When Paolo Paoletti joined GlaxoSmithKline ($GSK) in 2011 to build an oncology group, the number of cancer specialists on staff ranged in the dozens. By the time GSK decided to scrap the organization in a swap with Novartis ($NVS), he had recruited 2,000 staffers around the world working on a full pipeline of therapies.
Today, Paoletti's joined a migration of R&D experts who have been leaving Big Pharma and moving into biotech. And he's back to working with about a dozen staffers at the fledgling Kesios Therapeutics, a London-based spinoff from Imperial College with plans to move its first drug into the clinic in the coming months.
A trio of marquee venture investors in the U.K.--Imperial Innovations Group (AIM: $IVO), SV Life Sciences and Abingworth--has come up with £19 million ($29 million) A round to fund the initial R&D work ahead.
That money will be put to use pursuing the nuclear factor kappa B (NF-kB) pathway, restoring apoptosis to eliminate certain white blood cells that play a big role in multiple myeloma, and then branching out to other tumor types.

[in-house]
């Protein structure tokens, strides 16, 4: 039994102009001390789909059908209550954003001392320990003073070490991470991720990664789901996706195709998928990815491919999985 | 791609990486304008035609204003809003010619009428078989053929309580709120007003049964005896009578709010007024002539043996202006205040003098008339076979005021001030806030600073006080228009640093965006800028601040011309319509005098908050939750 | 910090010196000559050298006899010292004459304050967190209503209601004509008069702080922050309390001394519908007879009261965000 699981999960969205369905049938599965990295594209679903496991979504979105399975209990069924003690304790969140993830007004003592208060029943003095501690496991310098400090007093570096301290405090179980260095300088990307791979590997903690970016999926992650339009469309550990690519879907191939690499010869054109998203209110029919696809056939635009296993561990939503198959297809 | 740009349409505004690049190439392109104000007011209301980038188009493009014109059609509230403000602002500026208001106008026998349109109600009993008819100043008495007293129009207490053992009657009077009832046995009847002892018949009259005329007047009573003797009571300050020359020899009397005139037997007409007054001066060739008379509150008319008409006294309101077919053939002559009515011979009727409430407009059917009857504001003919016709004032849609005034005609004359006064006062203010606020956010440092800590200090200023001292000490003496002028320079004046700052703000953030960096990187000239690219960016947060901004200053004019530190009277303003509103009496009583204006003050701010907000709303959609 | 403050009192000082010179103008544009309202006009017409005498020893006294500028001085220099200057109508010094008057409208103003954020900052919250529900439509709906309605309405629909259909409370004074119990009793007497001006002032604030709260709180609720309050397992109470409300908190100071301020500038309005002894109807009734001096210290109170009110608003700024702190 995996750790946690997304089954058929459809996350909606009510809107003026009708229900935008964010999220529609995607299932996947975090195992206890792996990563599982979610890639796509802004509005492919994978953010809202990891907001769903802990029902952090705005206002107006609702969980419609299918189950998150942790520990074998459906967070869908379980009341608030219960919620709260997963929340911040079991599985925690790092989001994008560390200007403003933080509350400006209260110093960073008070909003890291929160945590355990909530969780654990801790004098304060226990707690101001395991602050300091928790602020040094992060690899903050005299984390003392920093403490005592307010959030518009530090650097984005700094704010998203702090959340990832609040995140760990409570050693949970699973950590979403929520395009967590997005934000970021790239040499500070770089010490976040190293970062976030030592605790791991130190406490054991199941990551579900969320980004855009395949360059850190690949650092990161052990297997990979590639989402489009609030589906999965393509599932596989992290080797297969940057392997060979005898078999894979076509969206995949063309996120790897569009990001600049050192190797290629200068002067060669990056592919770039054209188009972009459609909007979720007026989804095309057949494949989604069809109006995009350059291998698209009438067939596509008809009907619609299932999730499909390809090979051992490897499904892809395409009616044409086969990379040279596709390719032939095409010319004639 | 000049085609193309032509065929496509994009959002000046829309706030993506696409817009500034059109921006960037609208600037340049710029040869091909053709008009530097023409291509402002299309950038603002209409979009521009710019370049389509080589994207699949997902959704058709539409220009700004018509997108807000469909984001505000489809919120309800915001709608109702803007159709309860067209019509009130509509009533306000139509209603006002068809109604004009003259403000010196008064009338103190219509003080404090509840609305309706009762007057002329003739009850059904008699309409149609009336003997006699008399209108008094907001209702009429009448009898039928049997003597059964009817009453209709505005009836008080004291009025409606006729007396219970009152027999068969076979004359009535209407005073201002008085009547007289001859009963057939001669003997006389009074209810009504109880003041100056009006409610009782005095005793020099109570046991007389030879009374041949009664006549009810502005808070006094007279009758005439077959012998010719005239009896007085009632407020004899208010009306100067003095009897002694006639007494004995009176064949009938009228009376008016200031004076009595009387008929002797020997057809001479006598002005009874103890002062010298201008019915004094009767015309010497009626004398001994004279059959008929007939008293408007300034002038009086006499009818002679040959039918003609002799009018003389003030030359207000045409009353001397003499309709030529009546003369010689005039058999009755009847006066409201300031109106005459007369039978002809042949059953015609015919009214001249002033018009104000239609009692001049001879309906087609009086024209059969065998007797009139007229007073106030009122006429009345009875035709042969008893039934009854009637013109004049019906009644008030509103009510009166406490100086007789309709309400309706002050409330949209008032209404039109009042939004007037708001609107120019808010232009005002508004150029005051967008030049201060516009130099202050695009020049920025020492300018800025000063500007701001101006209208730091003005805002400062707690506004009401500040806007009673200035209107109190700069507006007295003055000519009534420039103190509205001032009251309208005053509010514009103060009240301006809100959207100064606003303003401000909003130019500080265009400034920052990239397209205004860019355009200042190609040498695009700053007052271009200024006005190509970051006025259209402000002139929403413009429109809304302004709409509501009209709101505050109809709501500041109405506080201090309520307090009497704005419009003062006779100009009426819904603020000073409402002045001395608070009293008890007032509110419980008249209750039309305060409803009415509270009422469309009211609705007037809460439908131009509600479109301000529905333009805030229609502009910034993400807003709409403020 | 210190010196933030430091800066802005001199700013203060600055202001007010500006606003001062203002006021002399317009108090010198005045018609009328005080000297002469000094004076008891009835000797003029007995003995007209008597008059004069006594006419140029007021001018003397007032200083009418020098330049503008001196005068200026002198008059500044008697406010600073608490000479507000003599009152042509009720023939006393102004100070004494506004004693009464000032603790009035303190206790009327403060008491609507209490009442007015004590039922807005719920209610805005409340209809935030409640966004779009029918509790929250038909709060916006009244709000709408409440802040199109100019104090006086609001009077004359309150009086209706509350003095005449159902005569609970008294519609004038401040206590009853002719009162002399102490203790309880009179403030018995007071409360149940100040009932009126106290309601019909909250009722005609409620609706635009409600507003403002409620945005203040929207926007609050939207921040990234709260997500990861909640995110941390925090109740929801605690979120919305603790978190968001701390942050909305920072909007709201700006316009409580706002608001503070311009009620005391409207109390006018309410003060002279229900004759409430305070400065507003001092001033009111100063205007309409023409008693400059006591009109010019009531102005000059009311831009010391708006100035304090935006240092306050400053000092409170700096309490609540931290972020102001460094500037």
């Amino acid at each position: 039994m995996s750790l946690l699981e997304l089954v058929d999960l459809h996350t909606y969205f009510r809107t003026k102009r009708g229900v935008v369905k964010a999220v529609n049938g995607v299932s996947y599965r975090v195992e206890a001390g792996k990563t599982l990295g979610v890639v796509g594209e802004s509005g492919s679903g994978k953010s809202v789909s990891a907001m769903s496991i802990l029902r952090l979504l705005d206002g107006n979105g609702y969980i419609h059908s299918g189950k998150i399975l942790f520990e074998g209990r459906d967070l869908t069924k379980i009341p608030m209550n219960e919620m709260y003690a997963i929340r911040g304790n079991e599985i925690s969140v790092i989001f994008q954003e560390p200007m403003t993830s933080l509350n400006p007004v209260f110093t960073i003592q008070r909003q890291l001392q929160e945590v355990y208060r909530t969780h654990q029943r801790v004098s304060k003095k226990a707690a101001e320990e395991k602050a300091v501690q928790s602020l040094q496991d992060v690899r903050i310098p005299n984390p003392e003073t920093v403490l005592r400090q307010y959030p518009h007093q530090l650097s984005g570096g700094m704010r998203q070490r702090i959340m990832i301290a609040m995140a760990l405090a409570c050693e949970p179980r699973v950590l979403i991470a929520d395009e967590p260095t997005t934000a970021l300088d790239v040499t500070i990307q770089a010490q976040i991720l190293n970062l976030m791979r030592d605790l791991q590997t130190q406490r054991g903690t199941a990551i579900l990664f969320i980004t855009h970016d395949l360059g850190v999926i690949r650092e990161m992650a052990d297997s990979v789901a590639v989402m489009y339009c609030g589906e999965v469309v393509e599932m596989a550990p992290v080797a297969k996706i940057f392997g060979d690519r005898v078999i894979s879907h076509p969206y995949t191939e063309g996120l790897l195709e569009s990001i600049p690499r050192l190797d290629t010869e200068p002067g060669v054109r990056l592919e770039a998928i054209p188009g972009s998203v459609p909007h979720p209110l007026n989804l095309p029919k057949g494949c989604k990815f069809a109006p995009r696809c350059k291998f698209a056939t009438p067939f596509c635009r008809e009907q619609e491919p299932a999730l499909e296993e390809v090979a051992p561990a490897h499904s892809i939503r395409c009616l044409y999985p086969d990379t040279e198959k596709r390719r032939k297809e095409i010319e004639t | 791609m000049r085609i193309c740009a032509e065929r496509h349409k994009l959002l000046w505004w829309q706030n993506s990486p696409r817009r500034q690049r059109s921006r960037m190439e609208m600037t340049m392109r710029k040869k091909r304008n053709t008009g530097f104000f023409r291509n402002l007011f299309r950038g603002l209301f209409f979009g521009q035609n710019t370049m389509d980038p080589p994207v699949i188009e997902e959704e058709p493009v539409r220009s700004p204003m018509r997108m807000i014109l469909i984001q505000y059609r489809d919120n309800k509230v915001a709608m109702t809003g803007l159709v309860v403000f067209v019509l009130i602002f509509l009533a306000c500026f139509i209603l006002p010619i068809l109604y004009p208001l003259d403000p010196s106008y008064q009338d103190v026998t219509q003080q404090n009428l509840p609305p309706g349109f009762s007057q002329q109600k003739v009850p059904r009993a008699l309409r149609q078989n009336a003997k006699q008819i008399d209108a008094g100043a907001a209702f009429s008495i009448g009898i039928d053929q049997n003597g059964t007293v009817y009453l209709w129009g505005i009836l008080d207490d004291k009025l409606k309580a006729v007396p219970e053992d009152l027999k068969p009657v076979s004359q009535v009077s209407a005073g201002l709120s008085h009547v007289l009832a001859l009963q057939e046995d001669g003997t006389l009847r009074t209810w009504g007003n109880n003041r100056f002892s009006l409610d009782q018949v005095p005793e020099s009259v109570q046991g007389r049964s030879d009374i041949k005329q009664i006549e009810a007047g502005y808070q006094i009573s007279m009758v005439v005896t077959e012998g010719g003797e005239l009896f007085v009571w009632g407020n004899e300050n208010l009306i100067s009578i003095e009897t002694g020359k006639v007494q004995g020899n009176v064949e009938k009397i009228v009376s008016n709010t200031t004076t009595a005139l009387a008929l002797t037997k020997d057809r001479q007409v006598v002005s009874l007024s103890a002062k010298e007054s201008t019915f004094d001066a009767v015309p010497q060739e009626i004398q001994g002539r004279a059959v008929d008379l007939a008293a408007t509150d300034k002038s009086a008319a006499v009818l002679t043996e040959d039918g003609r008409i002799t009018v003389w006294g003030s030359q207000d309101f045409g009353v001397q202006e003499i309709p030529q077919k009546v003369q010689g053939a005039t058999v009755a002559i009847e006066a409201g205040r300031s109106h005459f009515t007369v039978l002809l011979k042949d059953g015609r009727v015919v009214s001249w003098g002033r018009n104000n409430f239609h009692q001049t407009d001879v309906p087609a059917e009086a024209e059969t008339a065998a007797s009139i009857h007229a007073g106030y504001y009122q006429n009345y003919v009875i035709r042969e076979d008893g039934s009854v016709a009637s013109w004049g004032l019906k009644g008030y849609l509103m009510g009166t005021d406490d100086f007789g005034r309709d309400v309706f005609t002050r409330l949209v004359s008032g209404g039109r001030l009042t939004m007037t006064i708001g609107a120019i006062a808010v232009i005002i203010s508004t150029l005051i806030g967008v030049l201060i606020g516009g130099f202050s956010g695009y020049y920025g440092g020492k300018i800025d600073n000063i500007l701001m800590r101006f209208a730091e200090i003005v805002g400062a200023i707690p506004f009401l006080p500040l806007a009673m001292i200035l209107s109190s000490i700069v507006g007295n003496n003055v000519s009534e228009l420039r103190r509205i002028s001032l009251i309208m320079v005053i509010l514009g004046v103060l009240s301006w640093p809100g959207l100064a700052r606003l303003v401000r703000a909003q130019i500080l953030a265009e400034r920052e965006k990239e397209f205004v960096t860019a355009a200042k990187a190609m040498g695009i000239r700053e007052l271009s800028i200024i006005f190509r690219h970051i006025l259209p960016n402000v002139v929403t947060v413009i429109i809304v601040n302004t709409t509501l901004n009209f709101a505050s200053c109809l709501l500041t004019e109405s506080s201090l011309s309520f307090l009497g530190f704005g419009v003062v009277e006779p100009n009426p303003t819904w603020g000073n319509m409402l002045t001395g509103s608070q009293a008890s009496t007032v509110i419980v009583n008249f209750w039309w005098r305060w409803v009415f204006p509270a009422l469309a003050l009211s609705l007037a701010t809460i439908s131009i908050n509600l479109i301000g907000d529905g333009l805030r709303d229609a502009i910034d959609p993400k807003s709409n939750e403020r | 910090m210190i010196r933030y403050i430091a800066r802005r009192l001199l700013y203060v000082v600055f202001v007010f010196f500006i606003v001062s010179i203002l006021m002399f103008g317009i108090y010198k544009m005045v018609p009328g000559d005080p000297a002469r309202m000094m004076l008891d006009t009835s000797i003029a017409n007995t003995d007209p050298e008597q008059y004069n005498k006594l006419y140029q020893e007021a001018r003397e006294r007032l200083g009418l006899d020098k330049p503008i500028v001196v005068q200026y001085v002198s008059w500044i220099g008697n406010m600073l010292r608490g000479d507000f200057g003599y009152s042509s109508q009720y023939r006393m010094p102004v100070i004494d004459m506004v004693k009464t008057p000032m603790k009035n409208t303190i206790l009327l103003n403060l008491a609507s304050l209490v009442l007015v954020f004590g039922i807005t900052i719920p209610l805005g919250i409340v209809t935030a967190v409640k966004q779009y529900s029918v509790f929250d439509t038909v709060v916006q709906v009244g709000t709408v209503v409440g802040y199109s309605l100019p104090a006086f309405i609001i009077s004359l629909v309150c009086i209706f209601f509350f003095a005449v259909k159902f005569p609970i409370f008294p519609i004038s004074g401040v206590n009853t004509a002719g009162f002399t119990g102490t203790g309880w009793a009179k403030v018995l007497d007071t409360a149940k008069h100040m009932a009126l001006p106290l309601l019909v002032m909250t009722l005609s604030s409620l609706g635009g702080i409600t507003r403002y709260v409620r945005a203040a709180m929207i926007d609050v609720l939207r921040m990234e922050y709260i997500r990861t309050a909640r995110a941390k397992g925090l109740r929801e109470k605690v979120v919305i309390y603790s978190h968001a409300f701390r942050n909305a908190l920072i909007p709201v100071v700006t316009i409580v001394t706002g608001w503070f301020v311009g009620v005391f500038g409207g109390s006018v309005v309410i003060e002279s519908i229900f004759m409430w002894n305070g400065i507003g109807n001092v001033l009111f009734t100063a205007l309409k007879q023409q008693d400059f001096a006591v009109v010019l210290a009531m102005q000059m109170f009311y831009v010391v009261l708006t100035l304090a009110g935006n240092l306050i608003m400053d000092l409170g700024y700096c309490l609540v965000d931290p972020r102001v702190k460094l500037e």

"Literally, I was fascinated by the science," says the newly minted biotech CEO about his introduction to Kesios. "There was a molecule ready to go to clinical trial, everything was in place." The game plan now is to launch a Phase I study in early 2016, building on the preclinical evidence of its impact on multiple myeloma, pursuing a first-in-class, targeted drug that can add to the roster of new drug approvals.
And to hear the Big Pharma vet tell it, the change from big, global and slow to small, fast and targeted has been a welcome relief.
"The biggest difference is the bureaucracy," says Paoletti. "In the last years, Big Pharma has been unbearable. Even at a high level to make a decision takes a lot of time. Now we sit down" and the small team can act at "the speed of light in comparison to pharma."
And that's not just true regarding GSK. "I think it's the same in the industry," says Paoletti.
Biotech, which has been running fast and furious in recent years, has proven a rich temptation for a number of top Big Pharma execs. Briggs Morrison recently left a leading role in AstraZeneca's ($AZN) R&D group to move to Syndax. Booted from his CEO role at Sanofi ($SNY), Chris Viehbacher has gone into the biotech venture world. And plenty of other top scientists have taken the same track.
Jane Robertson, who helped lead clinical development of Lynparza at AstraZeneca, is also making the pharma-biotech switch, taking the chief medical officer's role at Kesios, while Vertex ($VRTX) vet Peter Charlton joined Kesios as CSO. Kate Bingham, SV Life Sciences, and Kurt von Emster, Abingworth, have joined the Kesios Board.
- here's the release